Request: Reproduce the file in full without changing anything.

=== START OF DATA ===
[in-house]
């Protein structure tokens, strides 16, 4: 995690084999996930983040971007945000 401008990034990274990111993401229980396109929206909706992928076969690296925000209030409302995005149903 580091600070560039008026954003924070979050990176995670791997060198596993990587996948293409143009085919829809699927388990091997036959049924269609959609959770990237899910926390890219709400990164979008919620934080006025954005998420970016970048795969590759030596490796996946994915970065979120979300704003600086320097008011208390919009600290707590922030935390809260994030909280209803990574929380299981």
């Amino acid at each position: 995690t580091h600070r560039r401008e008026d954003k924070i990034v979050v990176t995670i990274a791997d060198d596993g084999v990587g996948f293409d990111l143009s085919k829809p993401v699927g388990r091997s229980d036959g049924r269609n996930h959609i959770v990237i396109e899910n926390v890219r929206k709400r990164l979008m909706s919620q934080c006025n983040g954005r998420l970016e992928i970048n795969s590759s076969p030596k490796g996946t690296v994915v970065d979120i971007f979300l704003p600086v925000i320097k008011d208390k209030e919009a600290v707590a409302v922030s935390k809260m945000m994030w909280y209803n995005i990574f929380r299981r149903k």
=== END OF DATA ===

[in-house]
């Protein structure tokens, strides 16, 4: 995690084999996930983040971007945000 401008990034990274990111993401229980396109929206909706992928076969690296925000209030409302995005149903 580091600070560039008026954003924070979050990176995670791997060198596993990587996948293409143009085919829809699927388990091997036959049924269609959609959770990237899910926390890219709400990164979008919620934080006025954005998420970016970048795969590759030596490796996946994915970065979120979300704003600086320097008011208390919009600290707590922030935390809260994030909280209803990574929380299981």
């Amino acid at each position: 995690t580091h600070r560039r401008e008026d954003k924070i990034v979050v990176t995670i990274a791997d060198d596993g084999v990587g996948f293409d990111l143009s085919k829809p993401v699927g388990r091997s229980d036959g049924r269609n996930h959609i959770v990237i396109e899910n926390v890219r929206k709400r990164l979008m909706s919620q934080c006025n983040g954005r998420l970016e992928i970048n795969s590759s076969p030596k490796g996946t690296v994915v970065d979120i971007f979300l704003p600086v925000i320097k008011d208390k209030e919009a600290v707590a409302v922030s935390k809260m945000m994030w909280y209803n995005i990574f929380r299981r149903k």